WASHINGTON — The Trump administration intends to announce the drawdown of about 4,000 troops from Afghanistan as early next week, according to three current and former U.S. officials. The withdrawal will leave between 8,000 and 9,000 U.S. troops in Afghanistan, the officials said.
The announcement would come just days after Special Representative for Afghanistan Reconciliation Zalmay Khalilzad rejoined diplomatic talks with the Taliban, which had broken down in September. On Thursday, Ambassador Khalilzad said the U.S. was "taking a brief pause" in talks after a Wednesday attack near Bagram Airfield killed two Afghan civilians and wounded 70 more.
The U.S. has between 12,000 and 13,000 troops in Afghanistan now. The officials would not say when the drawdown would begin, but did characterize it as a phased withdrawal that would occur over a few months. Two U.S. officials said the drawdown would be a combination of troops re-deploying early and others not being replaced when they rotate out.
In a statement, a spokesman for U.S. Forces-Afghanistan said, “U.S. Forces-Afghanistan has not received orders to reduce troop levels in Afghanistan. We remain fully committed to the Resolute Support mission and our Afghan partners, and focused on our key objective: ensuring Afghanistan is never again used as a safe haven for terrorists who threaten the United States, our allies or our interests.”
President Donald Trump has pushed for a withdrawal from Afghanistan for some time, including during his recent visit to Afghanistan on Thanksgiving, his first as commander in chief.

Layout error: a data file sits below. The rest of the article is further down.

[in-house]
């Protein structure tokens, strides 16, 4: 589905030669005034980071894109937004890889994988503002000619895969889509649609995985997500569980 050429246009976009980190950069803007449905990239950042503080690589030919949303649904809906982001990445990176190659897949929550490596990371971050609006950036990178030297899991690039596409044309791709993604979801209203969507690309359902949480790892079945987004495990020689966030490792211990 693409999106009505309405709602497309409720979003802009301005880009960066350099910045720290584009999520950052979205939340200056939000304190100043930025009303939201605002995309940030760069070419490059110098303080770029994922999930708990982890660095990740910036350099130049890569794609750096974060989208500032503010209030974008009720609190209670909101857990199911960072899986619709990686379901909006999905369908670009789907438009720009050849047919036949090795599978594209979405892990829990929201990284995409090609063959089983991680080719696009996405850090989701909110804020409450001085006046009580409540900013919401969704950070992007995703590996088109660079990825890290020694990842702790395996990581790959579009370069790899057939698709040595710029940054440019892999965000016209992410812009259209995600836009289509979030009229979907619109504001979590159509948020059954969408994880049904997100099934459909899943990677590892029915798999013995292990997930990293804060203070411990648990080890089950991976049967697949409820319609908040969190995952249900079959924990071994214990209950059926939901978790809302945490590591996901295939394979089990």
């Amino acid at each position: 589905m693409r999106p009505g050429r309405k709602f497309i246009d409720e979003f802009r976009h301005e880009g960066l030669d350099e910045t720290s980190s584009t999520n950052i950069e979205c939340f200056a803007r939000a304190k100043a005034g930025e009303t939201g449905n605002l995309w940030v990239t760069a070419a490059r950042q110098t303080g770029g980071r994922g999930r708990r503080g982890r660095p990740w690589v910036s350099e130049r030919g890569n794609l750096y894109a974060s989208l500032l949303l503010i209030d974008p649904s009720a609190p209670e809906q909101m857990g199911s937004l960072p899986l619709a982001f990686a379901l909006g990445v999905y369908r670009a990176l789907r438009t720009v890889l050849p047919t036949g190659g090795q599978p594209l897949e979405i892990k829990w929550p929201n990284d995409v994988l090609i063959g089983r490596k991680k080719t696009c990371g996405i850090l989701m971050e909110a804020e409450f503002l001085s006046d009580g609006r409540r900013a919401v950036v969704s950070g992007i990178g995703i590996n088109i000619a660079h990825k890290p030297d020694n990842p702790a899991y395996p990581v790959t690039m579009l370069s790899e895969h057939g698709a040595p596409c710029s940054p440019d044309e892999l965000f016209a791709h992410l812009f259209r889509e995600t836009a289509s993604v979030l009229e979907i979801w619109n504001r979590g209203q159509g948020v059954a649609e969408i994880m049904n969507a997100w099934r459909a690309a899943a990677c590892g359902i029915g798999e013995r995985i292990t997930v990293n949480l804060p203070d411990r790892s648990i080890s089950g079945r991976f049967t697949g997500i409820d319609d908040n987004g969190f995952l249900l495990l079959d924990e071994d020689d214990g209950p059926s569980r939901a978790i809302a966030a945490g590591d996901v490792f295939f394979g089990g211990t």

Secretary of Defense Mark Esper told an audience at the Reagan National Defense Forum last weekend that the reduction of U.S. troops will happen even if the Taliban does not negotiate an agreement, and that the commander in Afghanistan, Gen. Scott Miller, has said he can sustain a reduction in forces.
"The commander feels confident we can go down to a lower level without jeopardizing our ability to ensure that Afghanistan doesn't become a safe haven for terrorism," Esper said, adding that he hopes to reallocate forces from CENTCOM to the Asia Pacific region, which he called his "priority theater."
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The announcement of withdrawal is "part of trying to reset the talks with the Taliban," the former defense official said. Khalilzad can then propose to the Taliban that the two sides restart negotiations where they left off, with the U.S. withdrawing troops and the Taliban promising a ceasefire.
"This takes us to the minimum that you have to keep in the country to remain credible negotiating with the Taliban," the former official said.
In October, Esper said the U.S. could decrease to 8,600 troops without affecting the counterterror operations.
The commander of U.S. Central Command, Gen. Frank McKenzie, participated in meetings Thursday to discuss the footprint for U.S. troops in the Middle East, according to three U.S. officials. The discussion also included talk of increasing the U.S. military footprint in other parts of the Middle East to counter the threat from Iran.
Trump has promised since campaigning for the White House in 2016 to end wars like the one in Afghanistan and reduce the number of U.S. troops deployed overseas. His advisers have over the past three years convinced him not to pull the plug on the Afghanistan mission, but the president showed a willingness to take such a step in October when he abruptly pulled U.S. troops out of Syria.
Trump had made clear to his advisers earlier this year that he wanted to withdraw all troops from Afghanistan by the November 2020 election.
"It's all about talking points in 2020," the former official said.
The White House declined to comment.